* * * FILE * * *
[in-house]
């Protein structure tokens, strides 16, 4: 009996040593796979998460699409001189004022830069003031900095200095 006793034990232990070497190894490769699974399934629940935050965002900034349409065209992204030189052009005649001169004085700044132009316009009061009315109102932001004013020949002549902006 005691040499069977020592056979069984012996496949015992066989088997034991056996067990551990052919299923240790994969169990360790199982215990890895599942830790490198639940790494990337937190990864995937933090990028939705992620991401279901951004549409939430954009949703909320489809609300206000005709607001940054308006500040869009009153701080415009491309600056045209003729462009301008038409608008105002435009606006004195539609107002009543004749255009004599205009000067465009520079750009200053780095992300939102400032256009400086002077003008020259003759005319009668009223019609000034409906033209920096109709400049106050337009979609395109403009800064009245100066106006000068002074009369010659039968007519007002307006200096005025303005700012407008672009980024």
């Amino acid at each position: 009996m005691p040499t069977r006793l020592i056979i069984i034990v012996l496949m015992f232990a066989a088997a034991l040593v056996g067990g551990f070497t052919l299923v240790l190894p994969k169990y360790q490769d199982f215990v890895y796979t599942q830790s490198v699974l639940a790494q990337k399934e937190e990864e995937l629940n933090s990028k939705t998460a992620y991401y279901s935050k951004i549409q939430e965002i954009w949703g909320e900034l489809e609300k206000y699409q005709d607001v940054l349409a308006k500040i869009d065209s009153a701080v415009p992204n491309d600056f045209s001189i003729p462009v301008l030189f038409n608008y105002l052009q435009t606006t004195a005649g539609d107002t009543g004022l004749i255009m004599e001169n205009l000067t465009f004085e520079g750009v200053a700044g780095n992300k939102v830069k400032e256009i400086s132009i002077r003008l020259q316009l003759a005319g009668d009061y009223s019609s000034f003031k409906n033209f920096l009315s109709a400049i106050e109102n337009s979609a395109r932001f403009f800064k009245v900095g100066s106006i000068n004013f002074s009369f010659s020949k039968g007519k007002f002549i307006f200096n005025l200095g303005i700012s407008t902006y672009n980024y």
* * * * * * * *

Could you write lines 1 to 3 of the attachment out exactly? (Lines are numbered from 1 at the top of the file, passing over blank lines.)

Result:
[in-house]
């Protein structure tokens, strides 16, 4: 009996040593796979998460699409001189004022830069003031900095200095 006793034990232990070497190894490769699974399934629940935050965002900034349409065209992204030189052009005649001169004085700044132009316009009061009315109102932001004013020949002549902006 005691040499069977020592056979069984012996496949015992066989088997034991056996067990551990052919299923240790994969169990360790199982215990890895599942830790490198639940790494990337937190990864995937933090990028939705992620991401279901951004549409939430954009949703909320489809609300206000005709607001940054308006500040869009009153701080415009491309600056045209003729462009301008038409608008105002435009606006004195539609107002009543004749255009004599205009000067465009520079750009200053780095992300939102400032256009400086002077003008020259003759005319009668009223019609000034409906033209920096109709400049106050337009979609395109403009800064009245100066106006000068002074009369010659039968007519007002307006200096005025303005700012407008672009980024």
């Amino acid at each position: 009996m005691p040499t069977r006793l020592i056979i069984i034990v012996l496949m015992f232990a066989a088997a034991l040593v056996g067990g551990f070497t052919l299923v240790l190894p994969k169990y360790q490769d199982f215990v890895y796979t599942q830790s490198v699974l639940a790494q990337k399934e937190e990864e995937l629940n933090s990028k939705t998460a992620y991401y279901s935050k951004i549409q939430e965002i954009w949703g909320e900034l489809e609300k206000y699409q005709d607001v940054l349409a308006k500040i869009d065209s009153a701080v415009p992204n491309d600056f045209s001189i003729p462009v301008l030189f038409n608008y105002l052009q435009t606006t004195a005649g539609d107002t009543g004022l004749i255009m004599e001169n205009l000067t465009f004085e520079g750009v200053a700044g780095n992300k939102v830069k400032e256009i400086s132009i002077r003008l020259q316009l003759a005319g009668d009061y009223s019609s000034f003031k409906n033209f920096l009315s109709a400049i106050e109102n337009s979609a395109r932001f403009f800064k009245v900095g100066s106006i000068n004013f002074s009369f010659s020949k039968g007519k007002f002549i307006f200096n005025l200095g303005i700012s407008t902006y672009n980024y």